Roland Garros: 5 things we learned on Day 14 - French and Czechs do well
From boys to men it was a good day for the French. And the Czechs are bouncing too from wins in the girls and women's singles.
French boy done good
In the first all-French boys’ singles final at Roland Garros since 2002, 17-year-old Luca Van Assche, the 13th seed, beat the 14th seed Arthur Fils 6-4, 6-2 to claim the crown. “I was very, very happy to win this big tournament in France in front of our fans, in front of French people,” Van Assche said. “It was very cool.” France was guaranteed a home-grown winner as all four semi-finalists were local lads. “It was unbelievable for French players to be in the semi-finals,” said Van Assche. The review isn't going to hold its breath waiting to see the same scenario in the men's event.
French boys done good
Soon after losing the singles final, Arthur Fils was back in action in the doubles final with his partner Giovanni Mpetshi Perricard - who he beat to reach the singles final - against Martin Katz and German Samofalov. The French pair won in straight sets. An augur for the match after the women's singles final?
French men done good
Indeed it was. But only just. Pierre-Hugues Herbert and Nicolas Mahut have won doubles titles at all the four Grand Slam tournament venues in Melbourne, Paris, London and New York during their time together. They did not start the doubles final well against Alexander Bublik and Andrey Golubev. They were broken early and the Kazakhstani pair took the opener 6-4. Worse was to follow as Bublik served for the match at 5-4 in the second set. But like in the semi-final against the second seeds Juan Sebastian Cabal and Robert Farah, Mahut and Herbert levelled at the death and went on to win the second set. The French duo took the decider 6-4 to lift their second French Open doubles crown. Gutsy stuff. And would you believe it, La Marseillaise all round the stadium. Quelle joie.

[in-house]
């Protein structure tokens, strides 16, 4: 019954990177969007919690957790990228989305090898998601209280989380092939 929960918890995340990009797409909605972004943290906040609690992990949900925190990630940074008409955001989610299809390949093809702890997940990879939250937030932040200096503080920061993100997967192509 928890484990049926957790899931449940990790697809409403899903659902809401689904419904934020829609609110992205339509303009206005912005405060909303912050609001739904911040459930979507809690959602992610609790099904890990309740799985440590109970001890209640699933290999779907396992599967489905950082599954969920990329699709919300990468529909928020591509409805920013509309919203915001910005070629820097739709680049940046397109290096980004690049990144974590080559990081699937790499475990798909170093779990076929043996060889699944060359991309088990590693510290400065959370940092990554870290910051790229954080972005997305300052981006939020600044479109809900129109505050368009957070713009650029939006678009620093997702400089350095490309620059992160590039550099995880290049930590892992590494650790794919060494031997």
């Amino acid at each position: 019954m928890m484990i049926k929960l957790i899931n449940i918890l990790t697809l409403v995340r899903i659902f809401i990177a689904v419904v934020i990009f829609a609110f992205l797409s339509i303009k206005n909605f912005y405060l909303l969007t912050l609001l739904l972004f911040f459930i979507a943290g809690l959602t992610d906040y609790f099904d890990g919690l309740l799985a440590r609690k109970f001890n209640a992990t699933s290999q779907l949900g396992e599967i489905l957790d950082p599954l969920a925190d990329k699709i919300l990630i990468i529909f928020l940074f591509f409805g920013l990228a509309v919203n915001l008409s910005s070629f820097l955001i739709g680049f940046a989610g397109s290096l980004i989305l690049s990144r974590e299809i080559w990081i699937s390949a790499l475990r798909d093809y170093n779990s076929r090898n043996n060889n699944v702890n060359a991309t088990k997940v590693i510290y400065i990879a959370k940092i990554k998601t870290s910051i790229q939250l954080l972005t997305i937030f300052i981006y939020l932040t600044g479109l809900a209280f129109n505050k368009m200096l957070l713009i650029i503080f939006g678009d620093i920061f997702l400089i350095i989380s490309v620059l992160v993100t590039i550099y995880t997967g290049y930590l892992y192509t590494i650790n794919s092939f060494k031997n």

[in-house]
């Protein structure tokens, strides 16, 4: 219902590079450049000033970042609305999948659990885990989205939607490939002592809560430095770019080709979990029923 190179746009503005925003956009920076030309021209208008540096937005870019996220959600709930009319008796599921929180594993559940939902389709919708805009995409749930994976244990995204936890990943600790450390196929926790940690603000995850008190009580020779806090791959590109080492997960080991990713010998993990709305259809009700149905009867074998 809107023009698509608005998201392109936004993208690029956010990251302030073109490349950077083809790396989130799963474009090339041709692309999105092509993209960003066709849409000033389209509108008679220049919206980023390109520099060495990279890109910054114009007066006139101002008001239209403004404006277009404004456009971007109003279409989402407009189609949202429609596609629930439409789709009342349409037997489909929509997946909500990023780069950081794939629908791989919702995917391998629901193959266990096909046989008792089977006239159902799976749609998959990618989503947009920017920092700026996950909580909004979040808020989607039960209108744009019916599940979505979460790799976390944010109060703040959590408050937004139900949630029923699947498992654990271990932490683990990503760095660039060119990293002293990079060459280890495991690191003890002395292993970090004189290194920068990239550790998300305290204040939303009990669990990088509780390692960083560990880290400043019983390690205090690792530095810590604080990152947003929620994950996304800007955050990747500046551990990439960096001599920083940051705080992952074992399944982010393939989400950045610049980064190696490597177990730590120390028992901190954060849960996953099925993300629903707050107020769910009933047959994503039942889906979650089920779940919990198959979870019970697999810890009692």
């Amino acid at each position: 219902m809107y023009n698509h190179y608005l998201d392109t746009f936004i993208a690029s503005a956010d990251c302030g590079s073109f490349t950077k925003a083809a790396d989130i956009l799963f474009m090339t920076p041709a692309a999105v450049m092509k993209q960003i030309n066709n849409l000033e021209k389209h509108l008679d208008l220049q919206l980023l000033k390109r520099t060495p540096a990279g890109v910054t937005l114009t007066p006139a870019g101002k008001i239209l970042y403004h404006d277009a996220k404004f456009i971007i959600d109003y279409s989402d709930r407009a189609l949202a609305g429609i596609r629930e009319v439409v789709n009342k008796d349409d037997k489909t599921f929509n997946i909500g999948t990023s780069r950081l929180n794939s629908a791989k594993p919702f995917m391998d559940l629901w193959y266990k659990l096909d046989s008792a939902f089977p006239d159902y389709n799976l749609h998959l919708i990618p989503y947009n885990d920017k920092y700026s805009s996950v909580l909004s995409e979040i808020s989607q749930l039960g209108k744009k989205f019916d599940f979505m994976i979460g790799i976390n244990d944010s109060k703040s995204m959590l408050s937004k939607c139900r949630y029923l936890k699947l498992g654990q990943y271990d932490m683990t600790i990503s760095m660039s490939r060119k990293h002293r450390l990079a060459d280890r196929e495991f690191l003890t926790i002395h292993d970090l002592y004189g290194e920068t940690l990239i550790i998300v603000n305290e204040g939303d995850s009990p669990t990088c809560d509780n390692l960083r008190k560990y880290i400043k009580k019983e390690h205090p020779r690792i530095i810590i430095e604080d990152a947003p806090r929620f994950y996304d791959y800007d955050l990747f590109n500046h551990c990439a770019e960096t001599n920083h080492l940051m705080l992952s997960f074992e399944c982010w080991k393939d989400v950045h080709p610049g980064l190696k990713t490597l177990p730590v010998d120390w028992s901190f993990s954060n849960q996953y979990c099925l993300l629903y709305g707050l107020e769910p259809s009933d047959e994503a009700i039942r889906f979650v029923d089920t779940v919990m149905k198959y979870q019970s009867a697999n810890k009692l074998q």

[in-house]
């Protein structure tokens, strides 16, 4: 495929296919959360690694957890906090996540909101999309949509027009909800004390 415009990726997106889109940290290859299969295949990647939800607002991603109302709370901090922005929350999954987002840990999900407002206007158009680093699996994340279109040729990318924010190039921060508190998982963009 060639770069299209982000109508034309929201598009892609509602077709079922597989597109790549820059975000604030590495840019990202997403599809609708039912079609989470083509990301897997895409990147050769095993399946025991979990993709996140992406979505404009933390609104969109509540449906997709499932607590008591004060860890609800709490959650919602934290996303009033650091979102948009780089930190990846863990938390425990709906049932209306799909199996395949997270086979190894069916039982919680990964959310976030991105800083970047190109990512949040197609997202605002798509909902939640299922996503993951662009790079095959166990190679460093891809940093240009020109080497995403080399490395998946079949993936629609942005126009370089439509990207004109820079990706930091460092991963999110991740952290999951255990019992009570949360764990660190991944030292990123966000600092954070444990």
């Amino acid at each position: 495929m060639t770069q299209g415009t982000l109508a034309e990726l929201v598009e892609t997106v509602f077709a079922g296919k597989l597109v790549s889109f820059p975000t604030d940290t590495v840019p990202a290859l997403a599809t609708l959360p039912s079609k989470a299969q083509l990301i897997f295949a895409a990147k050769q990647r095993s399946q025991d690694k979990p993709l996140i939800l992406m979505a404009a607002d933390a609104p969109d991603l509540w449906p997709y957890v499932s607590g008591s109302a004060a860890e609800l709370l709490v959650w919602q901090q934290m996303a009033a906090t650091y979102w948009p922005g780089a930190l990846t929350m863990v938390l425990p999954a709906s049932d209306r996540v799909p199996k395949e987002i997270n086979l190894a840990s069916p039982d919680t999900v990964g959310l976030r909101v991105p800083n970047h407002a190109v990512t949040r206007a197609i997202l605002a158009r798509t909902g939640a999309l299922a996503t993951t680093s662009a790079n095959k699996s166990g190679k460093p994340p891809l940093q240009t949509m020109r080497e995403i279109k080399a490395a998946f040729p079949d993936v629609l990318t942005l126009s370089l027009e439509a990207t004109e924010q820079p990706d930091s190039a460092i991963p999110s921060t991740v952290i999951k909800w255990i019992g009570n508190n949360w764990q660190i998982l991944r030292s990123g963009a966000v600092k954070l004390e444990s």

Was it a sign of things to come? Linda Noskova from the Czech Republic won the girls' singles title after beating Erika Andreeva from Russia. A few hours later on centre court, Noskova's compatriot Barbora Krejcikova saw off the Russian Anastasia Pavlyuchenkova in the women's final. The link between them - apart from their country of birth - is Hana Mandlikova. She won the junior title in 1978 at the French Open and went on to win the women’s championship in 1981, the last Czech player to lift the women's crown before Ms Krejcikova.
Giving to the needy
Oh, they're a fillip, these trips to the French Open. You see everything. There was anti-government bile - when the crowds were sent home from the night match between Novak Djokovic and Matteo Berrettini because of the 11pm curfew. And then the lust for populist approval - allowing the fans to stay after the curfew to watch the end of the Novak Djokovic/Rafael Nadal semi-final. Hymns of praise to President Emmanuel Macron and La Marseillaise. After the women's singles final, the organisers wheeled out Barbara Pravi to sing Voilà - France's entry for the 2021 Eurovision Song Contest. The players and match officials stood round like lemons. Pourquoi?
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